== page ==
Brief History

I would like to introduce you to Manchester-Farms and my ancestors. I am Dante, the 6th Great Grandson of Isaac and Phebe Manchester, The founders of this farm.

It has been 220 + years since my Great Grandparents  moved with their first 5 out of 12 children from Newport, Rhode Island to this farm. Isaac  and Phebe bought this tract of land from Captain Samuel Teter in 1797.

This is a photo of Isaac & Phebe’s great granddaughters that grew up on the farm.

Manchester Family
Circa 1875 – 1880 – Top Row – Annie, Francina, Jenny & Mary – Bottom Row – Alice & Cora Manchester Missing Sisters Keturah & Phebe

Isaac began building a three story brick colonial home about 1810 and completed it in 1815. It was patterned after the finest homes in Newport, Rhode Island.  All the bricks were made of clay, dug and baked on this farm. The timber was cut and cured here too. The home is complete with kitchen in the basement to a widow’s walk on the roof.

There are 8 historic outbuildings. These include the sheep barn, still house (which was built by Capt. Teter in 1773), spring house, carriage house, seed house, tool house (built 1800), wood shed and hay/bank barn (built 1803). We also have the family crypt on the property. The spring house is a two story building. On the lower level of the building, just to the right of the door is a wheel which was activated by a dog to churn the butter.

Left to Right, Nephew Lee Wilson, Anna, Cora, Francina and Alice Manchester

As you enter the spring house there is a large hearth, cooking equipment, a large cheese press and a stone watering trough, with the inscription B. Manchester AD 1818 (Benjamin Manchester was the oldest son of Isaac and my 5th Great Grandfather). He chiseled the trough during that winter while mending a broken leg.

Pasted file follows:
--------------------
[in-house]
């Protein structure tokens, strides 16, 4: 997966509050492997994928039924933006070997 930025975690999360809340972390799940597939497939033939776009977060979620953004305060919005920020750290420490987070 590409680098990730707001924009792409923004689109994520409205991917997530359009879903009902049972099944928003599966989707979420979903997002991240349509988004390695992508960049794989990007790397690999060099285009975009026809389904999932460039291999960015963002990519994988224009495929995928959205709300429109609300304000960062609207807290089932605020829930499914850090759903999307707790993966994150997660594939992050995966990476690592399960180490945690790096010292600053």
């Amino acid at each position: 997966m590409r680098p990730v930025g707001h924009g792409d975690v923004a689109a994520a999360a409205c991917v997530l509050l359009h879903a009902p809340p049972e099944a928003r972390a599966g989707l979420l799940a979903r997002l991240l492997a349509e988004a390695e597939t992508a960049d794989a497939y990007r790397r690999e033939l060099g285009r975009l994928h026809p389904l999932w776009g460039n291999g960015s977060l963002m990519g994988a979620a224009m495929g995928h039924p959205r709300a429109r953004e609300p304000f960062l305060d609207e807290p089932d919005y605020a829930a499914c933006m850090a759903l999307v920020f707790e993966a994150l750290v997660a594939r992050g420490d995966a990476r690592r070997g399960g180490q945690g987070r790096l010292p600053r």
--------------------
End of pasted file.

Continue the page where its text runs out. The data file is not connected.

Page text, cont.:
This farm has always remained in my family and we are continuing to farm the land, as Isaac & Phebe did.

Wilson Carriage

J.B. Wilson, Jenny Manchester’s Husband with Carriage and Manchester Girls

The Spring House
The Spring House

4 thoughts on “History”

  1. It’s amaizing all the history the Manchester name has brought to America. I’ve been working my own ancestrial roots. Still doing a lot of background work.
    If there is anything at all I can do to help preserve your farm and business. Please let me know. Sincerely. Ruth Ann Manchester

    1. Thank you Ann,
      Are you related to this branch of Manchester’s?
      I will keep you in mind.
      Would love to have your information on my family tree.
      Margie Manchester

  2. Margie, I came across this website and wondered if you might be able to help me. I have been working on my family history for a while along with my father Mark Fishburn. I have a 4th great grandmother Eliza Jane Manchester. We have been looking for her parents and other family for years. In my father’s and my research we have found that there is a possibility that she could be the daughter of Benjamin Manchester and his 2nd wife Margaret McGowan. I am hoping you may have some information to help is decide of it her. If you have any information about this family at all that you could give I would be so grateful. We just want to find her. Thank you Leisa Beck

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